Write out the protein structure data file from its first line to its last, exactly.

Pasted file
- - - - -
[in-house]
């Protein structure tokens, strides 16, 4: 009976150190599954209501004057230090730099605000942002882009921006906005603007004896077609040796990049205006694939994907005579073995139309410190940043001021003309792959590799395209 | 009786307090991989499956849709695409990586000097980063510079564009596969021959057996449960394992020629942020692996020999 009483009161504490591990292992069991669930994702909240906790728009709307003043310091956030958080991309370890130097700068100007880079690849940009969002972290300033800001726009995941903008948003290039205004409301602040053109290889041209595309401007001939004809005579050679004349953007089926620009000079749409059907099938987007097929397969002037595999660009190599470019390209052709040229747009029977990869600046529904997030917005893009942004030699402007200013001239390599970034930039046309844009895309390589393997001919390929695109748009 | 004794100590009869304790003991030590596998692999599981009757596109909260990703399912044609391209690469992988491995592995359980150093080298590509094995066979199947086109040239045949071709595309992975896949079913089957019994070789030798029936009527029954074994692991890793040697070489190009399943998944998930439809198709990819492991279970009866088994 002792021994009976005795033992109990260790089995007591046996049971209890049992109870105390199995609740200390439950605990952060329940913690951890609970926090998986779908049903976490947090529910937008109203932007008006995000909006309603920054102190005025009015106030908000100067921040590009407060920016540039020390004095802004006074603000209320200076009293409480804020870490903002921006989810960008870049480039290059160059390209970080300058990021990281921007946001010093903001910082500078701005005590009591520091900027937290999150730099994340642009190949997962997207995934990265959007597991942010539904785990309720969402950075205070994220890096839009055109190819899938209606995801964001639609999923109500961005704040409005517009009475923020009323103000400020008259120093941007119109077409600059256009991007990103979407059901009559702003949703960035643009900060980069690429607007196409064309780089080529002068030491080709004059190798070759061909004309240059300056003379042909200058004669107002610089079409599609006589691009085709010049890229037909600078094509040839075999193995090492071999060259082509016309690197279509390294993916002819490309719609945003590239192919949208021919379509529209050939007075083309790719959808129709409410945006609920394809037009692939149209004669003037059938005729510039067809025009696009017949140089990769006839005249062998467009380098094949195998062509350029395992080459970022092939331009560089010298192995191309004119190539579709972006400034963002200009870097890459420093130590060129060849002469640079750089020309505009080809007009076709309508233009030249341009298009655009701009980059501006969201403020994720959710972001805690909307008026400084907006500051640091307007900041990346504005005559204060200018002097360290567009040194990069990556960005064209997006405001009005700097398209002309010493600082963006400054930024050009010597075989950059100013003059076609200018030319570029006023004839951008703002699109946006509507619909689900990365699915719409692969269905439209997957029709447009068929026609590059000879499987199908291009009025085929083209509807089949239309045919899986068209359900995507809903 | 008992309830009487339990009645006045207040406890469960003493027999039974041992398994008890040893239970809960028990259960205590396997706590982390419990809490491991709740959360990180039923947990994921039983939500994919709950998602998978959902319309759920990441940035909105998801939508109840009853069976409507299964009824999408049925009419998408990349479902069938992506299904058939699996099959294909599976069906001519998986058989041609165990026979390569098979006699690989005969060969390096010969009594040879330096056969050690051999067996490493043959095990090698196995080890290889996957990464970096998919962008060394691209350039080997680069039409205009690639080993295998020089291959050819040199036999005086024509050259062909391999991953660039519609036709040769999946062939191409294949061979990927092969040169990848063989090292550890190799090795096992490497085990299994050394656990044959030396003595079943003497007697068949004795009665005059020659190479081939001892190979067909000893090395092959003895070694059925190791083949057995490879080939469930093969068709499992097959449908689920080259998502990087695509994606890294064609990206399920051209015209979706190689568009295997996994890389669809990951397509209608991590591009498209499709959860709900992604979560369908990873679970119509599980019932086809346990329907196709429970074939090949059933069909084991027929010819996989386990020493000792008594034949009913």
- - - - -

[in-house]
């Protein structure tokens, strides 16, 4: 009976150190599954209501004057230090730099605000942002882009921006906005603007004896077609040796990049205006694939994907005579073995139309410190940043001021003309792959590799395209 | 009786307090991989499956849709695409990586000097980063510079564009596969021959057996449960394992020629942020692996020999 009483009161504490591990292992069991669930994702909240906790728009709307003043310091956030958080991309370890130097700068100007880079690849940009969002972290300033800001726009995941903008948003290039205004409301602040053109290889041209595309401007001939004809005579050679004349953007089926620009000079749409059907099938987007097929397969002037595999660009190599470019390209052709040229747009029977990869600046529904997030917005893009942004030699402007200013001239390599970034930039046309844009895309390589393997001919390929695109748009 | 004794100590009869304790003991030590596998692999599981009757596109909260990703399912044609391209690469992988491995592995359980150093080298590509094995066979199947086109040239045949071709595309992975896949079913089957019994070789030798029936009527029954074994692991890793040697070489190009399943998944998930439809198709990819492991279970009866088994 002792021994009976005795033992109990260790089995007591046996049971209890049992109870105390199995609740200390439950605990952060329940913690951890609970926090998986779908049903976490947090529910937008109203932007008006995000909006309603920054102190005025009015106030908000100067921040590009407060920016540039020390004095802004006074603000209320200076009293409480804020870490903002921006989810960008870049480039290059160059390209970080300058990021990281921007946001010093903001910082500078701005005590009591520091900027937290999150730099994340642009190949997962997207995934990265959007597991942010539904785990309720969402950075205070994220890096839009055109190819899938209606995801964001639609999923109500961005704040409005517009009475923020009323103000400020008259120093941007119109077409600059256009991007990103979407059901009559702003949703960035643009900060980069690429607007196409064309780089080529002068030491080709004059190798070759061909004309240059300056003379042909200058004669107002610089079409599609006589691009085709010049890229037909600078094509040839075999193995090492071999060259082509016309690197279509390294993916002819490309719609945003590239192919949208021919379509529209050939007075083309790719959808129709409410945006609920394809037009692939149209004669003037059938005729510039067809025009696009017949140089990769006839005249062998467009380098094949195998062509350029395992080459970022092939331009560089010298192995191309004119190539579709972006400034963002200009870097890459420093130590060129060849002469640079750089020309505009080809007009076709309508233009030249341009298009655009701009980059501006969201403020994720959710972001805690909307008026400084907006500051640091307007900041990346504005005559204060200018002097360290567009040194990069990556960005064209997006405001009005700097398209002309010493600082963006400054930024050009010597075989950059100013003059076609200018030319570029006023004839951008703002699109946006509507619909689900990365699915719409692969269905439209997957029709447009068929026609590059000879499987199908291009009025085929083209509807089949239309045919899986068209359900995507809903 | 008992309830009487339990009645006045207040406890469960003493027999039974041992398994008890040893239970809960028990259960205590396997706590982390419990809490491991709740959360990180039923947990994921039983939500994919709950998602998978959902319309759920990441940035909105998801939508109840009853069976409507299964009824999408049925009419998408990349479902069938992506299904058939699996099959294909599976069906001519998986058989041609165990026979390569098979006699690989005969060969390096010969009594040879330096056969050690051999067996490493043959095990090698196995080890290889996957990464970096998919962008060394691209350039080997680069039409205009690639080993295998020089291959050819040199036999005086024509050259062909391999991953660039519609036709040769999946062939191409294949061979990927092969040169990848063989090292550890190799090795096992490497085990299994050394656990044959030396003595079943003497007697068949004795009665005059020659190479081939001892190979067909000893090395092959003895070694059925190791083949057995490879080939469930093969068709499992097959449908689920080259998502990087695509994606890294064609990206399920051209015209979706190689568009295997996994890389669809990951397509209608991590591009498209499709959860709900992604979560369908990873679970119509599980019932086809346990329907196709429970074939090949059933069909084991027929010819996989386990020493000792008594034949009913």